Hoeltgen fig3

Fig 3: Example


These two words are elements of the machine language of the Z80 microprocessor. The left 8 bit group contains the opcode (the actual instruction); the right 8 bit group contains data. With this specific instruction-data combination, the computer adds the number “1” to the content of a memory called the “accumulator” (A).[5] Executing this instruction starts several work steps: in the decoding phase, the instruction will be recognized and specific electronic gates will be activated. In the execution phase, the “old” value from the accumulator and the “new” value “1” will be transported to the gates where they are added. Then the sum will be transported back to the accumulator. (Cf. Zaks 1981: 55-61, 200)

This example shows the intricate structure of machine language. Its words are stored within the microprocessor. While decoding, the instruction will be compared to this hard-wired lexicon. On this level, the computer reveals its nature as the implementation of a (theoretical) Turing machine. The binary symbols are its alphabet. They are building the language this Turing machine recognizes. For humans, the binary presentation (that itself is a symbolization of hardware switching states) is hard to read and to understand. One of the first challenges for 1940s computer engineers was to build a language which could be understood more easily. The invention of a mnemonic assembly language for those opcodes was the result. Assemblers were programmed to translate them back into machine language. They use the same grammar as the machine language, only utilizing another, more human, alphabet for the opcodes. The instruction above can be written as “ADD A,1” in this assembly language.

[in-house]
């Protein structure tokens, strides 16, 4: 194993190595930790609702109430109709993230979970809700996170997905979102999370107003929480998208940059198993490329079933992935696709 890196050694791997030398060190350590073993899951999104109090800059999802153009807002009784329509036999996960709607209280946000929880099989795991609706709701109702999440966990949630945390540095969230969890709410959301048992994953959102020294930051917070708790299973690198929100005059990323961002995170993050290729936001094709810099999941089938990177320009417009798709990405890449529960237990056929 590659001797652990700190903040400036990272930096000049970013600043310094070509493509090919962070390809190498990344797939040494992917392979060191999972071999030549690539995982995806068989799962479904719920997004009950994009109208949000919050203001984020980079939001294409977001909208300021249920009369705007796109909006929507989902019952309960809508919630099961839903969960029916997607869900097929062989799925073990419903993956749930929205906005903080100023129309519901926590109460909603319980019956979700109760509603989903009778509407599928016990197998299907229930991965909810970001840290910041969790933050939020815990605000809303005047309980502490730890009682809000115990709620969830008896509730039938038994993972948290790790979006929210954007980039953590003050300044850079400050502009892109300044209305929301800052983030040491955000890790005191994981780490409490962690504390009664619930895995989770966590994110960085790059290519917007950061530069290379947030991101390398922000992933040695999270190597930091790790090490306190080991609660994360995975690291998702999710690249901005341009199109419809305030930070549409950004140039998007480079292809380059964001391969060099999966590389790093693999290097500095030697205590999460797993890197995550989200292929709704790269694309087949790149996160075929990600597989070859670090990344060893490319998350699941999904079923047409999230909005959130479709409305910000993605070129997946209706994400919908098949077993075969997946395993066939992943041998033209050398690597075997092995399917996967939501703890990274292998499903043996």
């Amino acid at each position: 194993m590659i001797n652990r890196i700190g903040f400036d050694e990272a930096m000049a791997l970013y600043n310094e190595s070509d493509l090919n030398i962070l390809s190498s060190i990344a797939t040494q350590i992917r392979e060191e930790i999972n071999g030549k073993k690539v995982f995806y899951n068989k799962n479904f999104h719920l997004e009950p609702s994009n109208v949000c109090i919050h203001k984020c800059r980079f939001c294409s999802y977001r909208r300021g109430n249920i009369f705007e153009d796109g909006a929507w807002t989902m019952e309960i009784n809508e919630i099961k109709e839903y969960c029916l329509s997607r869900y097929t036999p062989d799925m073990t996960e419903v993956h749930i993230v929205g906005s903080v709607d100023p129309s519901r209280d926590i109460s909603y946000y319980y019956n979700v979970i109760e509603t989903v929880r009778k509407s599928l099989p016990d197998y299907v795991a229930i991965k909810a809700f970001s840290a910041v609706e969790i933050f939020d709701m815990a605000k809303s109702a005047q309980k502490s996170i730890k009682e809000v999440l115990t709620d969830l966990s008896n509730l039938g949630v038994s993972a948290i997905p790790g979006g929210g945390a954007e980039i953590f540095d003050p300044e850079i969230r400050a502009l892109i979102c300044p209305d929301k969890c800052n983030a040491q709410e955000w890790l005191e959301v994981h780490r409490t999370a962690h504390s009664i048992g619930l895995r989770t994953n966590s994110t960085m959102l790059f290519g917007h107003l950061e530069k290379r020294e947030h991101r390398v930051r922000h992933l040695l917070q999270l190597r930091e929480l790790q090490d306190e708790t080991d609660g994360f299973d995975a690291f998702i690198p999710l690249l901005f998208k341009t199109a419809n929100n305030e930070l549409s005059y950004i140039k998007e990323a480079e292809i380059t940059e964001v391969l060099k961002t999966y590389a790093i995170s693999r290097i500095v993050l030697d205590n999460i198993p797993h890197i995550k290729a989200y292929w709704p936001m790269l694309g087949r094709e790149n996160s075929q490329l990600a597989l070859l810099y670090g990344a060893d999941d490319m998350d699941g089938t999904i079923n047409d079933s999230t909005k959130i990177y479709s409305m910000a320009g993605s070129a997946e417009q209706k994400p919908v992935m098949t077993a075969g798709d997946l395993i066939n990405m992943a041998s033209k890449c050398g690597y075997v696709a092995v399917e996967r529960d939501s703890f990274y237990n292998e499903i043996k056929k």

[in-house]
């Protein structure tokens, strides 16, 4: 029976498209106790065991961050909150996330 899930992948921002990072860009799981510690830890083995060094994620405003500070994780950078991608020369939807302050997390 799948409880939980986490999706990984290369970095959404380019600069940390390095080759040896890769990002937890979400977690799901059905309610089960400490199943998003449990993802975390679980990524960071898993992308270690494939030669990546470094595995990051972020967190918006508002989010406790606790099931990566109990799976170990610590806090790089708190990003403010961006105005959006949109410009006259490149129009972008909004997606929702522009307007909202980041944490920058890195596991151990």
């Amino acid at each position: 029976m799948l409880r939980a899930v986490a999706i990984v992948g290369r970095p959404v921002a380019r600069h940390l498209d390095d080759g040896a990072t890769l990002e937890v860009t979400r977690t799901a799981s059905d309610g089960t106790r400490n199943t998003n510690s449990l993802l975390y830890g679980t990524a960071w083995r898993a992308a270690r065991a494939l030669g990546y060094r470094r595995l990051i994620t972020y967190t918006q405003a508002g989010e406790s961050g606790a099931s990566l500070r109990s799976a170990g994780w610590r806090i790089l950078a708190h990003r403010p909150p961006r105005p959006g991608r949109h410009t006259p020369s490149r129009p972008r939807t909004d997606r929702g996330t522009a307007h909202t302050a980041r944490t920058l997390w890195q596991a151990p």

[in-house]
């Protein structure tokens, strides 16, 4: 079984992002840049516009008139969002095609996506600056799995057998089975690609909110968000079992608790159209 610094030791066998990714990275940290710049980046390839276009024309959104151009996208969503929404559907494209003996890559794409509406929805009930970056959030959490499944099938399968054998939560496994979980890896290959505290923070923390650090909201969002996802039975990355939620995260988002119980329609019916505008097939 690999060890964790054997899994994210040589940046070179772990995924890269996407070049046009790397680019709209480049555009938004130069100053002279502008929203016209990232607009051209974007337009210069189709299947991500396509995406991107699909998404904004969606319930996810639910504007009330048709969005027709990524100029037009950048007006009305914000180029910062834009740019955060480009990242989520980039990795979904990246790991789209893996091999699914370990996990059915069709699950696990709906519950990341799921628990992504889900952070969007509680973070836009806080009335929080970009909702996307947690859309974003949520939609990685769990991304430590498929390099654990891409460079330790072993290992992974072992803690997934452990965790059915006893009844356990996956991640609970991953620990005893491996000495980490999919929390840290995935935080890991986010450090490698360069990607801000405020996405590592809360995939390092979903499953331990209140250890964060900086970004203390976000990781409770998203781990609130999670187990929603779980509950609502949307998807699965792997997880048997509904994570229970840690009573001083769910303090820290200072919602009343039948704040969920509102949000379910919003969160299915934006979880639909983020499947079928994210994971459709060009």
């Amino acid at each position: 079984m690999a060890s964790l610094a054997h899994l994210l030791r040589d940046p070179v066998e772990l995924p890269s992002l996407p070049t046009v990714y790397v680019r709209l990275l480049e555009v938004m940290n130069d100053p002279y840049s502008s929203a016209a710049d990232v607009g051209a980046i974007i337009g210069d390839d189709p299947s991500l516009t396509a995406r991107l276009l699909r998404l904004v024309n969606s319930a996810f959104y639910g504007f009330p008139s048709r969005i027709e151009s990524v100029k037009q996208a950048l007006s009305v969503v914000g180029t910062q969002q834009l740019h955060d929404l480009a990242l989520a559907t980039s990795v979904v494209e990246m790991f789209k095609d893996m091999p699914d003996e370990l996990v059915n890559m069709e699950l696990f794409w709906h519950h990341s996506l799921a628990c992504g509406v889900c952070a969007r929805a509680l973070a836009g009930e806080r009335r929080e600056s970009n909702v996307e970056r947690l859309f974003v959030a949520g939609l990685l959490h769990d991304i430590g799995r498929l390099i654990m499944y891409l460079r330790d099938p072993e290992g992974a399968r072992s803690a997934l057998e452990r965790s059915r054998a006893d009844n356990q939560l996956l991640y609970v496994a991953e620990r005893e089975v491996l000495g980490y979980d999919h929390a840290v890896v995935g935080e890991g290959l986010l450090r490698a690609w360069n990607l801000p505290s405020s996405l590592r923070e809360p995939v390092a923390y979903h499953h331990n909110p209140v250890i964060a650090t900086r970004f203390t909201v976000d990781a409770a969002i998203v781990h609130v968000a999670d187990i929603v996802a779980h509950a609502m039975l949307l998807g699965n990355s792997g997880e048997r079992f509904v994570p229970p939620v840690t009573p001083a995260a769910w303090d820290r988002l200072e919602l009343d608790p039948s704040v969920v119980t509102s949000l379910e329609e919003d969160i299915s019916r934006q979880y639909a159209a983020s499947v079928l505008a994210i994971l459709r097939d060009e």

The Instruction Set of the Microprocessor as a Lexicon

Assembly and machine languages are imperative languages. Computers are built to read and execute programs as a set of instructions. In order to do this, the instructions have to be defined distinctively. Formal languages cannot be deconstructed. In contrast to natural languages, formal languages do not have any ambiguities and cannot be “interpreted” with varying results. The relation between the signifier and the signified is not arbitrary but clear, in the form of the logic gates that are “meant” by the “morphemes” of the instruction. Every machine language program generates a special Turing machine (to solve a specific task) which means: there is a specific electronic circuit for this task which does the same thing in reality as the program that describes it.

This carries consequences for the programmer of this machine. The “understanding” of a program within the machine becomes apparent in the circuitry by using a logic analyzer; the “intention” of the programmer can be calculated with mathematical functions. Any errors (apart from hardware design flaws[6]) are the result of the incorrect usage of the programming language by the programmer: using wrong words that are not part of the language (syntax errors), semantically badly constructed algorithms (logical errors), or poorly translated aspects of the “real task” into the formal language (runtime errors).